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DAVID CHARTERS: I stared bleakly at the spread of pennies.


AFTER my wife had given me a list for the errands, I advanced to the kitchen table to empty the money box in the hope of spotting a glint of silver amid the heads of crusted copper. ``Why, '' I whispered to myself, glumly, ''do money boxes cost more than they hold?''

Such considerations can cast a man of an otherwise effervescent nature into a pit of irredeemable despair.

It was then, as I stared bleakly at the spread of pennies, that I was reminded of the bubble-gum pink piggy bank, which had rested on a shelf in the dinette of the digs where I had stayed briefly during a sortie into a strange town. The landlady, a squat woman of energetic manner, whose family had come to England from Italy after the war with recipes for green pasta, would religiously slip a five penny piece into the piggy's slot every morning, feeling that one day it would be her fortune. Sadly, these aspirations for a prosperous tomorrow, had been handicapped by her choice of husband -- a shrivelled, jobbing electrician, who had been equipped with a hooked nose like Mr Punch, on the tip of which there hung a permanent drip. This, in rare moments of high excitement, stretched, uninterruped, to his upper lip.

Realising that his wife no longer understood him, the man turned his affections to a topless model, whose pictures appeared regularly on the third page of his newspaper. In an uncharacteristically bold move, he had joined her fan club and, from time to time, envelopes would arrive for him containing photographs of her latest poses. On catching a note of disapproval in my eyes one morning, the wife rallied to the defence of her man, describing him as ``deep''. ``He may not say much, but he is very deep, '' she said, nodding vigorously, as he shuffled through his photographs, nose a-drip. Of course, deep is one of those delightful euphemisms, which are sprayed around our language. Another deep man I knew was a sage who thought alone on a hill, while his smaller brother toiled in the fields. It was said, with reverential nods, that he could recite from memory passages of the Bible in both Welsh and English and would occasionally himself write a verse or two for posterity. Sadly, though, when the moon was high and full, his gentle nature changed and he would rage and a roar and have to be taken away by strong men to a place called a home, which I suppose is another euphemism. Colourful is a word much used by those of us who practise euphemisms. In the papers last week was a story about a dean who had been suspended from duty pending an inquiry, after suggestions that his style was too ``autocratic''. Locals described him as a ``colourful character'', presumably believing that there was no need to enlarge on that. These two words link together as easily as sherbert and lemons.

Last week, the obituarists considering the life of Brian Clough, the remarkably successful football manager, seized on ``colourful'' as the adjective that for them best covered the indiscretions which had punctuated his career.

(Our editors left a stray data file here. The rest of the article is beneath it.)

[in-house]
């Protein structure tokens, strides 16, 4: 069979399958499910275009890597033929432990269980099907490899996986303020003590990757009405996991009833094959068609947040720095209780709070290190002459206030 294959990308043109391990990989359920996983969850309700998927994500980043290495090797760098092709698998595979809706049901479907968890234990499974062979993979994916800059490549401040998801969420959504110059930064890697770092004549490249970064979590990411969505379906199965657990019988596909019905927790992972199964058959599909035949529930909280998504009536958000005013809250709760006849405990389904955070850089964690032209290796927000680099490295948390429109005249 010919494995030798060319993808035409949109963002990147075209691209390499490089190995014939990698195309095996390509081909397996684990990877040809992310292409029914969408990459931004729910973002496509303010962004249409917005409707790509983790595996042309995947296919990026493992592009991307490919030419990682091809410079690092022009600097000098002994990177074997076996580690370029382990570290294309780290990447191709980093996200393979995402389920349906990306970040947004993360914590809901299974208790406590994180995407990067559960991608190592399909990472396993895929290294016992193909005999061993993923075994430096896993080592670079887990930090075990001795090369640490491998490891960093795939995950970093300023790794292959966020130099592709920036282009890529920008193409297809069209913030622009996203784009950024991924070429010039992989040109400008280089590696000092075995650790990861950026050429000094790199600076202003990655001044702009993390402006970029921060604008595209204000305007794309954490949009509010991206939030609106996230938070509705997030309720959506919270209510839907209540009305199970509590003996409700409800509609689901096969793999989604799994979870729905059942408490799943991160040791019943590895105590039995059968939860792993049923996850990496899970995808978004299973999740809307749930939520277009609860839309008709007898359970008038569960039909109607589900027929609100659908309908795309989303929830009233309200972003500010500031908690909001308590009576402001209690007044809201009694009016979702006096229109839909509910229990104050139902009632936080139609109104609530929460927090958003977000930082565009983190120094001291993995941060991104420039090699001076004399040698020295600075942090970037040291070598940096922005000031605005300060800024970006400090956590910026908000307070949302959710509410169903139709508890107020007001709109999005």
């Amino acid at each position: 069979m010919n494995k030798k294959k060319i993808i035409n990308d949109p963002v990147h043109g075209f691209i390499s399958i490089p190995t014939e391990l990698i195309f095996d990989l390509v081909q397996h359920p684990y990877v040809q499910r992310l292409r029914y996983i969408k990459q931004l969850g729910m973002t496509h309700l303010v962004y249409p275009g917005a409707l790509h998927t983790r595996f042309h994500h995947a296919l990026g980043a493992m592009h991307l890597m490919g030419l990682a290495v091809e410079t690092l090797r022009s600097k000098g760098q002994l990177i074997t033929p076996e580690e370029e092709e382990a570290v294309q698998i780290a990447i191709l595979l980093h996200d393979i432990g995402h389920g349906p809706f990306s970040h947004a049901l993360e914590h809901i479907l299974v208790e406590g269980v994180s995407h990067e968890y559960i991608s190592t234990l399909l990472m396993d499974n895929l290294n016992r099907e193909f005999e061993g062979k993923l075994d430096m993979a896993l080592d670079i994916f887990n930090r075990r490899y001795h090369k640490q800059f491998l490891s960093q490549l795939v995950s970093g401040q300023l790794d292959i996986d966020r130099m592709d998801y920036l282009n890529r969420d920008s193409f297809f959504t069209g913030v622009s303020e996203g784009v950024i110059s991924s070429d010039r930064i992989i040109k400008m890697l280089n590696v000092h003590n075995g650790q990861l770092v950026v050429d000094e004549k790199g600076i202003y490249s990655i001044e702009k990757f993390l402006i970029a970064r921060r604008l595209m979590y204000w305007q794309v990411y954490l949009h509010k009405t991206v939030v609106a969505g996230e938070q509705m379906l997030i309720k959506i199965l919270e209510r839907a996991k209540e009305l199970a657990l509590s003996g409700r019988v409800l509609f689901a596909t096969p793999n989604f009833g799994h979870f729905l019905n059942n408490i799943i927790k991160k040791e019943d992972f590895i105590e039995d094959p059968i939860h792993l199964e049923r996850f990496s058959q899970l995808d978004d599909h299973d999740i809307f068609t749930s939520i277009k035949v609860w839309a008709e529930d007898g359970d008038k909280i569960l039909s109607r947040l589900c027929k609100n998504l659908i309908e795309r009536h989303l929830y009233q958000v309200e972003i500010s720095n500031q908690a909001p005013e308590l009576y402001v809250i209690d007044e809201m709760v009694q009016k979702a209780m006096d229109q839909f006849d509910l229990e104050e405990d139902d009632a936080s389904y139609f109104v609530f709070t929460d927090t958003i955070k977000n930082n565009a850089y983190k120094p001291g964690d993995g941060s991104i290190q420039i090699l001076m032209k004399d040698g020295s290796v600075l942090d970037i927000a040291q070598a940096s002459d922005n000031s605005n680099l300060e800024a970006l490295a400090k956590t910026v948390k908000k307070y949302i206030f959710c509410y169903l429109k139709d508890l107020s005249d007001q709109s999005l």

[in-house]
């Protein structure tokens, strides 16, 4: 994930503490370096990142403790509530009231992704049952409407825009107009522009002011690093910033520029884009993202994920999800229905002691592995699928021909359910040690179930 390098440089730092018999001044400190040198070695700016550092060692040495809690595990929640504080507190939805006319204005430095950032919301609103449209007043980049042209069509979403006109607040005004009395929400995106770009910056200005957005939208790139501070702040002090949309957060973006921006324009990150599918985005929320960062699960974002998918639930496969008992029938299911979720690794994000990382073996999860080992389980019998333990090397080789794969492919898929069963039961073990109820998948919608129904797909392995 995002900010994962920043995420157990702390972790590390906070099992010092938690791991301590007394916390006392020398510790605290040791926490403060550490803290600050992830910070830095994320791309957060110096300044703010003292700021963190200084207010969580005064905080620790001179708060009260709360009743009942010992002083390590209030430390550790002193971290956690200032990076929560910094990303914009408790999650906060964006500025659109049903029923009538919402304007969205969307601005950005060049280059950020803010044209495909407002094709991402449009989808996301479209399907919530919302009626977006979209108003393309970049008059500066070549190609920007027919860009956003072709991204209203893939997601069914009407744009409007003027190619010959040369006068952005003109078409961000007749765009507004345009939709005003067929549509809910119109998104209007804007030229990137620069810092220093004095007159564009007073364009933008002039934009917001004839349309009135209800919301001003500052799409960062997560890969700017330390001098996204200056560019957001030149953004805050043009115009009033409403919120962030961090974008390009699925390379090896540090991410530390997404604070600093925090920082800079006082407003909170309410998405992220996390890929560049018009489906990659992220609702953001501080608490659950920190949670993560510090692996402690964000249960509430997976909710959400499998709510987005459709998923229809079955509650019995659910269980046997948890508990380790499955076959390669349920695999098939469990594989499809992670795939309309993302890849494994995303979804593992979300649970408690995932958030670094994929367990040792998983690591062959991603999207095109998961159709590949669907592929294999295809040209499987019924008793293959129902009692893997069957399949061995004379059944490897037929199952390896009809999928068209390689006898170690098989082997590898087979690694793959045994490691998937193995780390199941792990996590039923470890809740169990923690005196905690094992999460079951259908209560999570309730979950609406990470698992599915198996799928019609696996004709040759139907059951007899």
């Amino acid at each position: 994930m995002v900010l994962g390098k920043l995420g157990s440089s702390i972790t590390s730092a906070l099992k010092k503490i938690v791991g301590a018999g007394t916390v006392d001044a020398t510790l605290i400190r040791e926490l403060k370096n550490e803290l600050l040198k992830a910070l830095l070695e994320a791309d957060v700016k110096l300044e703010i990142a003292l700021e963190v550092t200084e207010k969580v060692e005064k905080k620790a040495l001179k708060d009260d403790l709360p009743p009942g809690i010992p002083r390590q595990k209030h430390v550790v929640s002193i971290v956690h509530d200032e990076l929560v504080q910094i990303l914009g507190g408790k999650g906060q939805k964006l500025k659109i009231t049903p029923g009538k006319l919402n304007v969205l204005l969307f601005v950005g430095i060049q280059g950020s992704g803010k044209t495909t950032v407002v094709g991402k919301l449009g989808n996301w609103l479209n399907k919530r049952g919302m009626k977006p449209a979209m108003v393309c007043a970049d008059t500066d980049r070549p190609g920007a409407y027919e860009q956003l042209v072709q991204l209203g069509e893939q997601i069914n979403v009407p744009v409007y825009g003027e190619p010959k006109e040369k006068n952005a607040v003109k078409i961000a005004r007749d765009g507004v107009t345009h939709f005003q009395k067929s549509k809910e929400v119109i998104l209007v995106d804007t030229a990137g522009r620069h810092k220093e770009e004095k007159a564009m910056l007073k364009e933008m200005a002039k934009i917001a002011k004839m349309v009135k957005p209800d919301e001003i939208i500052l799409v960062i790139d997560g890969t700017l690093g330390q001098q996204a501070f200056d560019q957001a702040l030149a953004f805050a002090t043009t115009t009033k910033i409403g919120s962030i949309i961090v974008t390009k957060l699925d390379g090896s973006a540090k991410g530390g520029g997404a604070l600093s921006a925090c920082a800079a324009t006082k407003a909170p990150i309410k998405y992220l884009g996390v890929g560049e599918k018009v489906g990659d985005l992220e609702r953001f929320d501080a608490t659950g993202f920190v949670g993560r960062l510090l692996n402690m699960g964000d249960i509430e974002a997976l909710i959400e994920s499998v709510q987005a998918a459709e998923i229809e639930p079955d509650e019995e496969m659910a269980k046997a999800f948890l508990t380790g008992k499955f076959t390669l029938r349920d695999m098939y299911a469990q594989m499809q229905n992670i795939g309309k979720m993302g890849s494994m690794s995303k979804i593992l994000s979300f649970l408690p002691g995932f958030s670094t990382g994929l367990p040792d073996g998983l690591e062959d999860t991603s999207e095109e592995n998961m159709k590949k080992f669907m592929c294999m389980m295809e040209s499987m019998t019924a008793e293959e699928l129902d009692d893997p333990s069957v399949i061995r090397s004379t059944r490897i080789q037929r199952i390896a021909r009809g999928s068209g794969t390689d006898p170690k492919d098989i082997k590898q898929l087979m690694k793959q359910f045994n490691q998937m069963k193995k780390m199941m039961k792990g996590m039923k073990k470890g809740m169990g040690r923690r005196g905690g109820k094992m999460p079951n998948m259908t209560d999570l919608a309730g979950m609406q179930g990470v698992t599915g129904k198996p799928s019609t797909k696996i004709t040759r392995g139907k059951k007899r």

Sexual behaviour is an area ripe with with euphemisms.

When I was a green reporter on the Birkenhead News, the old editor, a man of few spoken words but many written ones, described a woman as ``a lady of the shades''. What, I wanted to know, did that mean. ``Sociable, '' he replied, not wishing to sully my altar-white curiosity.

In a similar vein, I had been asked to write a tribute to a prominent citizen who had died. ``Touched by the crook of the Good Shepherd, '' I wrote, persuading myself that death was too vulgar a departure for a man who had served on the highways and drains committee. The editor changed that to ``passed on to a better place'', though most of the man was at that moment lying in a box in the Co-op's softly-scented chapel of repose, listening to a tape of Mantovani. Fun-loving or vivacious were later adopted for women of merry morals, while a man of the same stamp would be a charmer, a gallant or a Lothario. Homosexuals are still ``flamboyant'', though Peter Cook suggested ``a player of the pink oboe'' as an alternative. Women who favour stout brogues and sensible tweeds almost certainly kick with the left foot.

Drink, too, had its euphemisms. To be stretchered from the room in a coma was to be a trifle ``squiffy''. George Brown, the lachrymose former foreign secretary had a tendency to be ``tired and emotional'' after a demanding day in the Commons. Those who bumped into the tables of their fellows on the way to the bar and held conversations with themselves in the mirror were in a ``convivial'' mood. A distant aunty once gave us Easter eggs with chocolate so thin that it was almost translucent. She was ``careful'' with her money, said my mother.

This is the generosity of language. If the man ogling a naked girl with a drip on his nose is deep, then there's hope for us all.
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Title Annotation:Features
Publication:Daily Post (Liverpool, England)
Date:Sep 28, 2004
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